      Indigenous women in Thailand have been enabling themselves to claim their citizenship and  advance participation in decision making spaces in the formal and traditional spaces while addressing discrimination of women in the traditional context.

      Despite the volatile  situation of indigenous peoples and the relentless and  unconscionable incidences of violence against indigenous women in Bangladesh, indigenous women in the Chittagong Hilltracts of Bangladesh  are addressing  their marginalization as women in traditional governance systems without invalidating the latter.  To date, there are reportedly 385 women karbaris (village heads) out of more than 870. While challenges from the personal to the broader social level persist, these women, organizing themselves as a network, are slowly influencing the advancement of the status of indigenous women as they drive their communities to gender empowerment.

      The conflict-affected indigenous women in Burma are working on transformative justice and enhancing participation in local governance;

      Indigenous women in Indonesia are mapping their spaces and asserting customary forests and participation in matters affecting them, while challenging the impacts of oil palm plantation and lobbying for the passage of a bill recognizing indigenous peoples’ rights in the country;

      Indigenous women in Lao PDR are working in various ways to empower young women to address discrimination in their communities and in the wider society. These include targeted trainings, i.e., lifeskills and support for indigenous youth migrating to the urban centers for education, and support for the livelihoods of indigenous women in  their communities.

      Indigenous women in Nepal are consistently lobbying for their representation and participation, including those of indigenous women with disabilities,  from local to international level;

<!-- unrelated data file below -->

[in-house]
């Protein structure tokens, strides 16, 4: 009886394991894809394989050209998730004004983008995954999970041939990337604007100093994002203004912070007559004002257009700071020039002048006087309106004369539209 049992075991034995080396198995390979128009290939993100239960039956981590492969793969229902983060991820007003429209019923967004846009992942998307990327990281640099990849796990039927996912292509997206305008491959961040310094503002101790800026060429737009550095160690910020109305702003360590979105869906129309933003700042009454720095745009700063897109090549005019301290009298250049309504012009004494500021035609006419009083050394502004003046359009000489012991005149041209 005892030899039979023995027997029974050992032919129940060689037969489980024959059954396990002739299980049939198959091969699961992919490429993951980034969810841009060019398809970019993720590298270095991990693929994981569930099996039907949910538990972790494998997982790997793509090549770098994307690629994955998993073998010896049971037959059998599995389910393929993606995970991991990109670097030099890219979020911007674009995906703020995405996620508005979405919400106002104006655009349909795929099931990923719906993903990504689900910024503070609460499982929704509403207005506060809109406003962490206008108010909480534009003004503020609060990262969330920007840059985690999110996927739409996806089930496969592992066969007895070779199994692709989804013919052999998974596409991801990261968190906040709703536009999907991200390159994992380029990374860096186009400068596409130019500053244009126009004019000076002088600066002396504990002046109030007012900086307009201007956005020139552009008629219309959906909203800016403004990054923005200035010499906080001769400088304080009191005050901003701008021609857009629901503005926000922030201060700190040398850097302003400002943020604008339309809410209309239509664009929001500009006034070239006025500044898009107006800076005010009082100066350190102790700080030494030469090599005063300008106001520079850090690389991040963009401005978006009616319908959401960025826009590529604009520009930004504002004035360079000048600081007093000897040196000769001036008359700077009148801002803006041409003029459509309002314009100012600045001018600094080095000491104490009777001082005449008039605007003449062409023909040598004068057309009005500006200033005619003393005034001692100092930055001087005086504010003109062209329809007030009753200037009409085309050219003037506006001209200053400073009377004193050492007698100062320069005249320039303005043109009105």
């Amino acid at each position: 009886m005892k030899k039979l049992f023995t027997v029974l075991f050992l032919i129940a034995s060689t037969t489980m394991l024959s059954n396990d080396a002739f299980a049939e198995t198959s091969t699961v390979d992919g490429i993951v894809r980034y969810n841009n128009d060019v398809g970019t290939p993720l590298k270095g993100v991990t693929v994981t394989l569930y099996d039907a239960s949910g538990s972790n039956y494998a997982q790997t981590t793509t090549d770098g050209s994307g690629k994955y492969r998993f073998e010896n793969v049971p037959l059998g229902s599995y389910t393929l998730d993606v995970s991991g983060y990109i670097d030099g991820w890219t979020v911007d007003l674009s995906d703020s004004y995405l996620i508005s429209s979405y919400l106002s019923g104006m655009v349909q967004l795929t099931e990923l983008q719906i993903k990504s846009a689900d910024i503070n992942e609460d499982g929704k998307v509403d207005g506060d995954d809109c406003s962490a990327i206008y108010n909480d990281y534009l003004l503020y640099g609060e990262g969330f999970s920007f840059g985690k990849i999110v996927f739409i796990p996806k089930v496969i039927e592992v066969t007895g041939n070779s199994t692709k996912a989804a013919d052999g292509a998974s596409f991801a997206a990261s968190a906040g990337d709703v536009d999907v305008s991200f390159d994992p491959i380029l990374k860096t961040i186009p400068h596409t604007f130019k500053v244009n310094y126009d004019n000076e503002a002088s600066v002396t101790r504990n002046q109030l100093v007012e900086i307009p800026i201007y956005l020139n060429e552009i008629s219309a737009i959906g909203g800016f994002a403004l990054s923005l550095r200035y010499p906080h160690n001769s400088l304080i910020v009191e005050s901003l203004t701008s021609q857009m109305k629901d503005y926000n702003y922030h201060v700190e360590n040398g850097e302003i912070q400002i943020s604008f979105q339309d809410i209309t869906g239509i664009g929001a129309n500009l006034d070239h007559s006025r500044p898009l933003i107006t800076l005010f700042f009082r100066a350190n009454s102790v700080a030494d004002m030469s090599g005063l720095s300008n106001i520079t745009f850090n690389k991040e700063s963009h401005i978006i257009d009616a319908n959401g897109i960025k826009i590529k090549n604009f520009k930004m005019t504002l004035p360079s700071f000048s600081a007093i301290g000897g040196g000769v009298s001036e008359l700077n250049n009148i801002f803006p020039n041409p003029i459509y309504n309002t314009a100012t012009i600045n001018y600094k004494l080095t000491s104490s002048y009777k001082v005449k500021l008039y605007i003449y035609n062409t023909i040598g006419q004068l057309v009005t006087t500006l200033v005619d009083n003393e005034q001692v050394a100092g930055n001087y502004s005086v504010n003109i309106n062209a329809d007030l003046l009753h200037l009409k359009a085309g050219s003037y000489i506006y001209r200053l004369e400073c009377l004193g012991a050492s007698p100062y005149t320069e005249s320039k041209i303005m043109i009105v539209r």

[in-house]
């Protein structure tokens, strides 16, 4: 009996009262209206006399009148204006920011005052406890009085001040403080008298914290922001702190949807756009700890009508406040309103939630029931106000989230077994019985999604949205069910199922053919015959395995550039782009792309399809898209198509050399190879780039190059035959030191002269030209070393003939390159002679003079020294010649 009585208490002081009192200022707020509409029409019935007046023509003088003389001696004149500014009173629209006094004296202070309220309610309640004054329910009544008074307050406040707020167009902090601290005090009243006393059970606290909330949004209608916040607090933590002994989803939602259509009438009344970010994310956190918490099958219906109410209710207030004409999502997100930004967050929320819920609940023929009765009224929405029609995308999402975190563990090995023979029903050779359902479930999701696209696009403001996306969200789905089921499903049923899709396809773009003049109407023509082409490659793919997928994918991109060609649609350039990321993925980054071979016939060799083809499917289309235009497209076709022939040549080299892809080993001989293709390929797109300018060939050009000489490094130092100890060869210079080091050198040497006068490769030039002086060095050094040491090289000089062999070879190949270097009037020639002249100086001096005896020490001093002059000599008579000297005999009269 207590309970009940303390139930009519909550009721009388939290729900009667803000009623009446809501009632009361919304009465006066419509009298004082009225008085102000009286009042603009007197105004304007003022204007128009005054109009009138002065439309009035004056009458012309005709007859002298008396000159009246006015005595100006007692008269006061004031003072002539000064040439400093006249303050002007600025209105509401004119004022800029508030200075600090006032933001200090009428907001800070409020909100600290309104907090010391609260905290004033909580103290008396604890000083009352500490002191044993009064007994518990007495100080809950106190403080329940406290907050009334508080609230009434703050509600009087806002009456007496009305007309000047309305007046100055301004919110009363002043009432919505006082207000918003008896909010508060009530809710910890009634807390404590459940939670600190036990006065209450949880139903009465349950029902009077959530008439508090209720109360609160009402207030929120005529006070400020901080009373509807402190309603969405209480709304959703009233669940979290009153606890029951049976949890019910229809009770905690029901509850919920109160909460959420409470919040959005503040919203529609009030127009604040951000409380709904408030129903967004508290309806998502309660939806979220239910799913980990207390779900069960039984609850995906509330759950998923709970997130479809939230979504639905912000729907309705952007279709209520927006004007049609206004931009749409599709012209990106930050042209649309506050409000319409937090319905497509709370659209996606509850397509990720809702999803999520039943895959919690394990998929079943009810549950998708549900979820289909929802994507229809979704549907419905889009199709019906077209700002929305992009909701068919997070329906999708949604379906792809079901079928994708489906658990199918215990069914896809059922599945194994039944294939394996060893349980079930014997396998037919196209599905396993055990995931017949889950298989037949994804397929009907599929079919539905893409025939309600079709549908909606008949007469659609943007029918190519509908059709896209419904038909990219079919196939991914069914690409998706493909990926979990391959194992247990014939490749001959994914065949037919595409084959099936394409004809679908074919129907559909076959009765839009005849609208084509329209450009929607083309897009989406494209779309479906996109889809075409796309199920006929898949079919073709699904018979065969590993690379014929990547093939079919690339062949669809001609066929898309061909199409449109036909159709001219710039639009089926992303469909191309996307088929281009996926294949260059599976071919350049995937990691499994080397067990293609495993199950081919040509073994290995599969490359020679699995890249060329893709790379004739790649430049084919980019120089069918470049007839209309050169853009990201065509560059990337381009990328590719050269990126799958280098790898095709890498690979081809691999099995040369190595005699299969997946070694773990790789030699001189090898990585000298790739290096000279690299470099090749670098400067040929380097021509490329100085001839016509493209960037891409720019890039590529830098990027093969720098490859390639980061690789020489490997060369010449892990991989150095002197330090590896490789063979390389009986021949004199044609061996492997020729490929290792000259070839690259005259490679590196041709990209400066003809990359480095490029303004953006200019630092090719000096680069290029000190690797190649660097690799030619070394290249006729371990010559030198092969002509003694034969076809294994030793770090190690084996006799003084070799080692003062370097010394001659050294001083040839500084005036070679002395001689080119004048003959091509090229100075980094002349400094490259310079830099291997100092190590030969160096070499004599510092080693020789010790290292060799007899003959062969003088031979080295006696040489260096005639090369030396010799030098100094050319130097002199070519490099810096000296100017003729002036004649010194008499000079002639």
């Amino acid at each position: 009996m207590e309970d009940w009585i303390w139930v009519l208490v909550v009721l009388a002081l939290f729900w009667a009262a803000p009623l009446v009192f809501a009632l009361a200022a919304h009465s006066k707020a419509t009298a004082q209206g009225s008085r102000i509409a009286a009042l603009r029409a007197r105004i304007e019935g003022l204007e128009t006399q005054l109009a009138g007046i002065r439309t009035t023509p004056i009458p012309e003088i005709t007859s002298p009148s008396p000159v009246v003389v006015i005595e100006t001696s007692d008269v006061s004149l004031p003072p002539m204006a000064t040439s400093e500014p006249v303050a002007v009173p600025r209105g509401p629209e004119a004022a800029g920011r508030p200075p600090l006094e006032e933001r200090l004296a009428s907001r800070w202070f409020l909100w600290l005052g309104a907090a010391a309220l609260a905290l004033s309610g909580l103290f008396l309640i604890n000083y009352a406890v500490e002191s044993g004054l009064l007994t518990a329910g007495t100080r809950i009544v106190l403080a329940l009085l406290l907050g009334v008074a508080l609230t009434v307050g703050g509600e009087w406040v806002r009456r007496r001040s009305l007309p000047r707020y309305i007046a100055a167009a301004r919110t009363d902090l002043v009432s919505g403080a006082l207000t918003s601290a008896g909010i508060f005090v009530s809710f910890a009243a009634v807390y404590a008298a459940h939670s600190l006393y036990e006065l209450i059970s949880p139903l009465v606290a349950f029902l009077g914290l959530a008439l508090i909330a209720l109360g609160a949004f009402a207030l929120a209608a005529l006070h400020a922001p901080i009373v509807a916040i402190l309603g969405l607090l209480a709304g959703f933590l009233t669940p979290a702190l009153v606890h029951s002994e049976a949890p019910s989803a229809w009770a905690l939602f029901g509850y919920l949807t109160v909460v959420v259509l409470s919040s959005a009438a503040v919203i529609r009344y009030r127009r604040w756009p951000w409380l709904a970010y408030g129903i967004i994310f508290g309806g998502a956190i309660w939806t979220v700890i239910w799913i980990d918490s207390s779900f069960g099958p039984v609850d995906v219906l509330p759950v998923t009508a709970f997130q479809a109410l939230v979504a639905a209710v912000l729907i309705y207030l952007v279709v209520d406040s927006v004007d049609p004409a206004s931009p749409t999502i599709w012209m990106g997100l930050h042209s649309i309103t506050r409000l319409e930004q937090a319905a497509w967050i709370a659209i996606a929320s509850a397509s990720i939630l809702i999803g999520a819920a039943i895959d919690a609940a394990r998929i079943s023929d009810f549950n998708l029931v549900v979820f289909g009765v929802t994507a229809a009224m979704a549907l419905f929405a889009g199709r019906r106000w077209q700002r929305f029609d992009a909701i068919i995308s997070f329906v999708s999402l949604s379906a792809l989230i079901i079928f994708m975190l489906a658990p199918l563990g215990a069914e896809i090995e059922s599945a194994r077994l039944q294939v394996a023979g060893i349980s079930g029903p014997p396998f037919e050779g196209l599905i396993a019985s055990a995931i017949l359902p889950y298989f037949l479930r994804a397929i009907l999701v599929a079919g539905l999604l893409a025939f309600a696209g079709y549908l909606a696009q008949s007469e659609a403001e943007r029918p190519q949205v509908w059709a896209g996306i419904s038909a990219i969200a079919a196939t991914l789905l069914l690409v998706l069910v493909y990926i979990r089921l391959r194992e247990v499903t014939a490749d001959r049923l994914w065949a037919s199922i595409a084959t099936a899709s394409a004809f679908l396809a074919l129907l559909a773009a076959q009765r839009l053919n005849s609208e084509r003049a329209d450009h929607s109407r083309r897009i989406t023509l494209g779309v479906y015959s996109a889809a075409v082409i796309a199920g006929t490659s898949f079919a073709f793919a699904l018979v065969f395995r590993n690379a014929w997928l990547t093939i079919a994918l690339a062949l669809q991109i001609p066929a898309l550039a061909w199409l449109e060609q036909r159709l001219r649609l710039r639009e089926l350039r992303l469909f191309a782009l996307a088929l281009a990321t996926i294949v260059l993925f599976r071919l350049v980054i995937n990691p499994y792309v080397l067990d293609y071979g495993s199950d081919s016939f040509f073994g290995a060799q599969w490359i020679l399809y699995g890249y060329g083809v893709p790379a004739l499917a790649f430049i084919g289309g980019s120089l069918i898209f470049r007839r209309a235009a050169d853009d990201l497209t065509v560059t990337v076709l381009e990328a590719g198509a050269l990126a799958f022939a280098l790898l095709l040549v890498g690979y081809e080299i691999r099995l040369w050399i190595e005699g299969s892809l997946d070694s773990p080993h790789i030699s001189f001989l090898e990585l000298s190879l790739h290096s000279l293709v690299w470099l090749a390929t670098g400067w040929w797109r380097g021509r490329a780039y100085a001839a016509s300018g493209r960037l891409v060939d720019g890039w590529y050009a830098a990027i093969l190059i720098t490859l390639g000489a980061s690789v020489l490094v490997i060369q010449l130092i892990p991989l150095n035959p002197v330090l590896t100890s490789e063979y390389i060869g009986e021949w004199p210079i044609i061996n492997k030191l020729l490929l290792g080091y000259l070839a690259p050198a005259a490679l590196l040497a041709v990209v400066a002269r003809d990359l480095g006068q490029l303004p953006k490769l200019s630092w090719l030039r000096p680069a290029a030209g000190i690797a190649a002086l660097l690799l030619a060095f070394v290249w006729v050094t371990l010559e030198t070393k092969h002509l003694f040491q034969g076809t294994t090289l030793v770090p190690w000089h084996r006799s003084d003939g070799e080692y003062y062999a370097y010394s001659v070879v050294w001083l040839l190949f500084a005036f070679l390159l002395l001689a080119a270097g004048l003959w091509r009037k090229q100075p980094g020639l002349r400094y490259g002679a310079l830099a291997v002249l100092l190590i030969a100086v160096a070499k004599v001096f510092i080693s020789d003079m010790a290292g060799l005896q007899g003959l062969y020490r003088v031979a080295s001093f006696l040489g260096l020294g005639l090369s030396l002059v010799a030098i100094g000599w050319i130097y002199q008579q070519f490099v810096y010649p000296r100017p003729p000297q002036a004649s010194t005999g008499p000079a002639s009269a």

      Indigenous women in Vietnam  are using legal platforms to advance their status through the promotion of  indigenous knowledge, food systems  and  transmission of culture;

      Similarly, indigenous women in Taiwan  are using the recent law recognizing indigenous peoples in Taiwan to  strengthen their ranks while working towards further recognition of other indigenous peoples’ groups not included in the said law;

      Indigenous women in Cambodia are organizing themselves to strengthen their ranks in the campaign  against economic land concessions and gender violence;

      Indigenous women in Malaysia continue to strengthen indigenous women and their community’s capacities to assert and protect their rights to their lands and territories;

      Indigenous women in India continue to respond to gender discrimination and violence against indigenous women and girls while asserting rights to land a territories, despite various kinds of challenges faced from  within and outside their communities.

      In the Philippines, indigenous women continue to build the resilience of their organizations and communities through community organizing, mobilizing to establish indigenous community schools, and ensuring food security using indigenous knowledge and practices. Indigenous women, at different levels and spaces, continue to engage in the campaign against militarization and corporate interests in indigenous territories.


We have a voice. We have been governing ourselves since time immemorial. We know what is good and what is bad for us and that has to be acknowledged! States, development actors and agencies should :